Here I show that adaptive partner shifts in both antagonistic and mutualistic interactions completely change the stability of the dynamics of complex communities. I consider a bipartite network as a conceivable realistic network by merging both antagonistic and mutualistic interactions4. Community complexity can be quantified by the number of species involved in a community web (N) and the probability that a pair of species is connected by an interaction link (P). By controlling the adaptation speed (G) and the proportion of mutualism within a community (pm), I examine the effects of adaptation and diversity of interaction types on community stability with a given community complexity (P, N). The community stability is measured as proportional persistence, where the mean number of species that remain at the end of simulations is divided by the initial species richness (see the Methods). The analysis, contrary to the prediction of an earlier study2, shows that adaptive partner shift destabilizes the dynamics of communities with a single interaction type as community complexity increases, thereby constructing a negative complexity–stability relationship. However, in the hybrid community, adaptive partner shift dramatically increases the community stability, thereby constructing a positive complexity–stability relationship. I propose that the diversity of interaction types fulfills a crucial role in community stability in an adaptive world where interacting species behave adaptively.


The considered communities comprise a single interaction type (pm = 0 or 1). In both types of communities, adaptation tends to destabilize the population dynamics (Figs 1 and and2).2). The instability is higher when community complexity (P and N) is higher (Fig. 1, Fig. S1), indicating a negative relationship between community complexity and stability in the same way as in the case of no adaptation (Fig. 3a–f,g,l).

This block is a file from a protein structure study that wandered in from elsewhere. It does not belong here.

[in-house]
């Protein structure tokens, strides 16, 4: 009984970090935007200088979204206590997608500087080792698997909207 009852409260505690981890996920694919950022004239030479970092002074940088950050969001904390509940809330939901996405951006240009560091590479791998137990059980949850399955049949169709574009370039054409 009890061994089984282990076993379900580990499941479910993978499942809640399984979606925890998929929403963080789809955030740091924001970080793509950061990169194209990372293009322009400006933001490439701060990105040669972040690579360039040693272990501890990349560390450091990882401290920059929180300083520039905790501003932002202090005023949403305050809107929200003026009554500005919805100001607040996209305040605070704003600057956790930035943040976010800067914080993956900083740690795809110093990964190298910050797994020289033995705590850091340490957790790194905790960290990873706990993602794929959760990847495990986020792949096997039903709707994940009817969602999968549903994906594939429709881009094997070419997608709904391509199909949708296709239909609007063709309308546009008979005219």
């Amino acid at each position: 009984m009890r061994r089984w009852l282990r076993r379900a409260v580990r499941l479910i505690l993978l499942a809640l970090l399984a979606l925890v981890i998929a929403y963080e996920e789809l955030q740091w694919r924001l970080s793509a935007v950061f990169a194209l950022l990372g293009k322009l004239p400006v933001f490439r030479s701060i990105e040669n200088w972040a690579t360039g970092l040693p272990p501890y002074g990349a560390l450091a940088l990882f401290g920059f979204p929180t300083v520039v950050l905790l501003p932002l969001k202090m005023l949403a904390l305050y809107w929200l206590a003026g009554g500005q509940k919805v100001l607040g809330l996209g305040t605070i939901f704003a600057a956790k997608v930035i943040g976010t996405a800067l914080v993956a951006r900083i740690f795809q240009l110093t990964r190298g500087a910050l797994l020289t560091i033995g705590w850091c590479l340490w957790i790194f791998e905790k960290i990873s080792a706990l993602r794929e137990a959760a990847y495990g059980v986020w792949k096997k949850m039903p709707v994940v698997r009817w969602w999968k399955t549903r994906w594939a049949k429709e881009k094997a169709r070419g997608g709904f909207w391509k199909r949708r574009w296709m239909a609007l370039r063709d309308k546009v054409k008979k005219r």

Figure 1
The relationships between the proportion of mutualism (pM) and stability.
Figure 2
The effects of adaptation speed on the relationships between the proportion of mutualism (pM) and stability.
Figure 3
Complexity–stability relationships with varying proportions of mutualism (pM).

The mixing of both interaction types within a community dramatically changes the effects of adaptation on community dynamics in three ways. First, adaptation creates a stabilization effect due to the hybridity of multiple interaction types. Without adaptation, the hybridity of interaction types does not qualitatively change community stability (Fig. 1a, Fig. S1a). In contrast, with adaptation, the stability of a hybrid community is higher than that of a non-hybrid community and reaches a peak in an intermediate mixing of different interaction types (Fig. 1b, Fig. S1b). Second, faster adaptation enhances the stability of a hybrid community, contrary to that of a non-hybrid community (Figs 1 and and2).2). Third, adaptation can reverse an otherwise negative complexity–stability relationship of communities into a positive relationship (Fig. 3). The reversal is observed as long as different interaction types are mixed at intermediate levels. These results suggest that the diversity of interaction types plays a critical role in maintaining communities containing adaptive organisms.